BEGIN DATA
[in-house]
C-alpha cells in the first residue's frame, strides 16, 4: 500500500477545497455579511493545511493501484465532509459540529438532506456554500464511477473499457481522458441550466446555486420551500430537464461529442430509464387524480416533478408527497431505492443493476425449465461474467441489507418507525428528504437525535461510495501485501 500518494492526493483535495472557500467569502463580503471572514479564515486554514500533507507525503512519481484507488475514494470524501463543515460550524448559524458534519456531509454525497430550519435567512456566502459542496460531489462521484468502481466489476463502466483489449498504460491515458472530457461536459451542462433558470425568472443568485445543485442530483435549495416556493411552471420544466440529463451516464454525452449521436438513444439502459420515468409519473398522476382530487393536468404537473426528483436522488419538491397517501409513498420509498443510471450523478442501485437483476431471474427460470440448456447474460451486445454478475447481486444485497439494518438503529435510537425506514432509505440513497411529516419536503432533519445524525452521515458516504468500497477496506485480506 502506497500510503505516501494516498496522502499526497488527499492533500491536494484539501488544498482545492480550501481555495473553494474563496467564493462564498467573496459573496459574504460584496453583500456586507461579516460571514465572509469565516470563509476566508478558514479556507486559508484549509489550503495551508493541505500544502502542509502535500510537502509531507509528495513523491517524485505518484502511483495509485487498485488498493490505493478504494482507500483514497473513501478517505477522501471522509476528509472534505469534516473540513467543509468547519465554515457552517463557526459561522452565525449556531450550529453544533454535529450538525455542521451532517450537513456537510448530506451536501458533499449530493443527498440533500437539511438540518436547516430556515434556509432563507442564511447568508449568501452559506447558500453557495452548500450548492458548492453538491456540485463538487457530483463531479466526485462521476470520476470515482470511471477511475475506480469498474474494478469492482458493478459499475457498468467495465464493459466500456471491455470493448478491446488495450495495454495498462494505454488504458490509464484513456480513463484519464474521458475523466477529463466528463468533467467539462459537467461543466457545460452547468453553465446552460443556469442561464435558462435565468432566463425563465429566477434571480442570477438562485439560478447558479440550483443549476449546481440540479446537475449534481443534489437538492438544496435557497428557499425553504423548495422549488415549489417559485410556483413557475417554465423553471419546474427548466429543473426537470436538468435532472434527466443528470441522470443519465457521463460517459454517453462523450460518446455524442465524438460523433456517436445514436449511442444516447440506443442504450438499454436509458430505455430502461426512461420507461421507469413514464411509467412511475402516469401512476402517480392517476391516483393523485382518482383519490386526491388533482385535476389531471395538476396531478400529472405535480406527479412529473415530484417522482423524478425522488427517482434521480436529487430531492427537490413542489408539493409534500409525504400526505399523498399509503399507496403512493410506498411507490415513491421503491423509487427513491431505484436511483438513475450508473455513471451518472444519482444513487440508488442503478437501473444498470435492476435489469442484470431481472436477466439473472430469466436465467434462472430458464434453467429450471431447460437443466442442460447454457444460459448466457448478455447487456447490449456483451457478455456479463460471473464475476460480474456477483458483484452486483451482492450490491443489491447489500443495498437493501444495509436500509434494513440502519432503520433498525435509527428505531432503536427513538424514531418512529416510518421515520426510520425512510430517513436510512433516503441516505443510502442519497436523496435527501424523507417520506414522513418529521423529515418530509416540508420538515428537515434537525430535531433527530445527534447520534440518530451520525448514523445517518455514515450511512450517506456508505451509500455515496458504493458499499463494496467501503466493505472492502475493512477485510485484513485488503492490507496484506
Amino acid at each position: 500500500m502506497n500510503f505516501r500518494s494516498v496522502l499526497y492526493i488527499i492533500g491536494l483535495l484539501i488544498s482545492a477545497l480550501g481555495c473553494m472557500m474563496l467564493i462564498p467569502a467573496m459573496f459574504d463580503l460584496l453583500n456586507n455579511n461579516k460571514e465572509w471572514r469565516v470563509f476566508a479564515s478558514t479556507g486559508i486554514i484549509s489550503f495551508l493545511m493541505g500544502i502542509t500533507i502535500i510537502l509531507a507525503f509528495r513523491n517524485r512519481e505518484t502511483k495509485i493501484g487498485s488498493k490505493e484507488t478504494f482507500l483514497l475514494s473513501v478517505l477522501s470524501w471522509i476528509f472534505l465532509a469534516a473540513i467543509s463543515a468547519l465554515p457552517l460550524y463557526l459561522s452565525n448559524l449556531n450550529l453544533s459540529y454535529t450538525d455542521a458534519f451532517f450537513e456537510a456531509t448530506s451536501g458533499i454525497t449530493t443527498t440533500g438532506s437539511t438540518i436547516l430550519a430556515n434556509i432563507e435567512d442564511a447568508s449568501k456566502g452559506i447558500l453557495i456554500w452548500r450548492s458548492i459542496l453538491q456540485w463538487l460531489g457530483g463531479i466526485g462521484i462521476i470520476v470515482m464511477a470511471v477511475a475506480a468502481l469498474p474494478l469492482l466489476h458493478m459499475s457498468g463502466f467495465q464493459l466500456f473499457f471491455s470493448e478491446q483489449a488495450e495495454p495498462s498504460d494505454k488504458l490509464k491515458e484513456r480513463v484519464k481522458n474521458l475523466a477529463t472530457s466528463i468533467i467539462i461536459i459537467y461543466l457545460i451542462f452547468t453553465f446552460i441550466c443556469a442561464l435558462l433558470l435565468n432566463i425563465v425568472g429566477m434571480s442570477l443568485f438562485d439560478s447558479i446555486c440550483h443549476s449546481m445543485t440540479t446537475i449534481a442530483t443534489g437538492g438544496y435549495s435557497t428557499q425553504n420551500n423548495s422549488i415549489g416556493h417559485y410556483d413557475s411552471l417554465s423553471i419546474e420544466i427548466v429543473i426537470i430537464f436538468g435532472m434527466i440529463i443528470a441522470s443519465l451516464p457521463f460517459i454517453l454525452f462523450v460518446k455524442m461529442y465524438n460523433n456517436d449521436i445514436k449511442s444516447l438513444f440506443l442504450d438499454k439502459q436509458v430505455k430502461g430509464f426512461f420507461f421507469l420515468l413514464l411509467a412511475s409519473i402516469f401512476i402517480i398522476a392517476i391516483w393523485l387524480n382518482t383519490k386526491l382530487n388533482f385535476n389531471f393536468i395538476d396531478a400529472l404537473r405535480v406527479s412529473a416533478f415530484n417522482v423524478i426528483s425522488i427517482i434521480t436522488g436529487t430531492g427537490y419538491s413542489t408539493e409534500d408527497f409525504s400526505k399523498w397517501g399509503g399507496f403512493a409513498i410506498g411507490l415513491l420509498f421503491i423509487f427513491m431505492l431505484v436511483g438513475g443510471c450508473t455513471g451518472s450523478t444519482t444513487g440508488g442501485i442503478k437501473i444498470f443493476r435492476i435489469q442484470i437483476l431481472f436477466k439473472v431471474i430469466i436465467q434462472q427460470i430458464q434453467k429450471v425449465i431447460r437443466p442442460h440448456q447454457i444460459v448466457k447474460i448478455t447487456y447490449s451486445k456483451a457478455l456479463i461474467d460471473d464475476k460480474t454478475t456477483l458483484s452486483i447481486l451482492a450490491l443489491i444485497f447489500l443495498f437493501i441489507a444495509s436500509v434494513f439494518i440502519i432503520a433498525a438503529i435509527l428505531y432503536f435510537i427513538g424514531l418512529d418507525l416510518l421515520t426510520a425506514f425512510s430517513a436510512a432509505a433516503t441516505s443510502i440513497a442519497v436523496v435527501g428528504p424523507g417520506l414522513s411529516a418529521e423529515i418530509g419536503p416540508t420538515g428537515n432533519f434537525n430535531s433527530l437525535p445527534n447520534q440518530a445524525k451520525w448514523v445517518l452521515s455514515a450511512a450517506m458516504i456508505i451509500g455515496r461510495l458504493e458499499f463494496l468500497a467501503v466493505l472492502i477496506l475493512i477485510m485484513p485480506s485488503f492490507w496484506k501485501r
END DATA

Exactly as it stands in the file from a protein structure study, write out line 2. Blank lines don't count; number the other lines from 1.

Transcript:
C-alpha cells in the first residue's frame, strides 16, 4: 500500500477545497455579511493545511493501484465532509459540529438532506456554500464511477473499457481522458441550466446555486420551500430537464461529442430509464387524480416533478408527497431505492443493476425449465461474467441489507418507525428528504437525535461510495501485501 500518494492526493483535495472557500467569502463580503471572514479564515486554514500533507507525503512519481484507488475514494470524501463543515460550524448559524458534519456531509454525497430550519435567512456566502459542496460531489462521484468502481466489476463502466483489449498504460491515458472530457461536459451542462433558470425568472443568485445543485442530483435549495416556493411552471420544466440529463451516464454525452449521436438513444439502459420515468409519473398522476382530487393536468404537473426528483436522488419538491397517501409513498420509498443510471450523478442501485437483476431471474427460470440448456447474460451486445454478475447481486444485497439494518438503529435510537425506514432509505440513497411529516419536503432533519445524525452521515458516504468500497477496506485480506 502506497500510503505516501494516498496522502499526497488527499492533500491536494484539501488544498482545492480550501481555495473553494474563496467564493462564498467573496459573496459574504460584496453583500456586507461579516460571514465572509469565516470563509476566508478558514479556507486559508484549509489550503495551508493541505500544502502542509502535500510537502509531507509528495513523491517524485505518484502511483495509485487498485488498493490505493478504494482507500483514497473513501478517505477522501471522509476528509472534505469534516473540513467543509468547519465554515457552517463557526459561522452565525449556531450550529453544533454535529450538525455542521451532517450537513456537510448530506451536501458533499449530493443527498440533500437539511438540518436547516430556515434556509432563507442564511447568508449568501452559506447558500453557495452548500450548492458548492453538491456540485463538487457530483463531479466526485462521476470520476470515482470511471477511475475506480469498474474494478469492482458493478459499475457498468467495465464493459466500456471491455470493448478491446488495450495495454495498462494505454488504458490509464484513456480513463484519464474521458475523466477529463466528463468533467467539462459537467461543466457545460452547468453553465446552460443556469442561464435558462435565468432566463425563465429566477434571480442570477438562485439560478447558479440550483443549476449546481440540479446537475449534481443534489437538492438544496435557497428557499425553504423548495422549488415549489417559485410556483413557475417554465423553471419546474427548466429543473426537470436538468435532472434527466443528470441522470443519465457521463460517459454517453462523450460518446455524442465524438460523433456517436445514436449511442444516447440506443442504450438499454436509458430505455430502461426512461420507461421507469413514464411509467412511475402516469401512476402517480392517476391516483393523485382518482383519490386526491388533482385535476389531471395538476396531478400529472405535480406527479412529473415530484417522482423524478425522488427517482434521480436529487430531492427537490413542489408539493409534500409525504400526505399523498399509503399507496403512493410506498411507490415513491421503491423509487427513491431505484436511483438513475450508473455513471451518472444519482444513487440508488442503478437501473444498470435492476435489469442484470431481472436477466439473472430469466436465467434462472430458464434453467429450471431447460437443466442442460447454457444460459448466457448478455447487456447490449456483451457478455456479463460471473464475476460480474456477483458483484452486483451482492450490491443489491447489500443495498437493501444495509436500509434494513440502519432503520433498525435509527428505531432503536427513538424514531418512529416510518421515520426510520425512510430517513436510512433516503441516505443510502442519497436523496435527501424523507417520506414522513418529521423529515418530509416540508420538515428537515434537525430535531433527530445527534447520534440518530451520525448514523445517518455514515450511512450517506456508505451509500455515496458504493458499499463494496467501503466493505472492502475493512477485510485484513485488503492490507496484506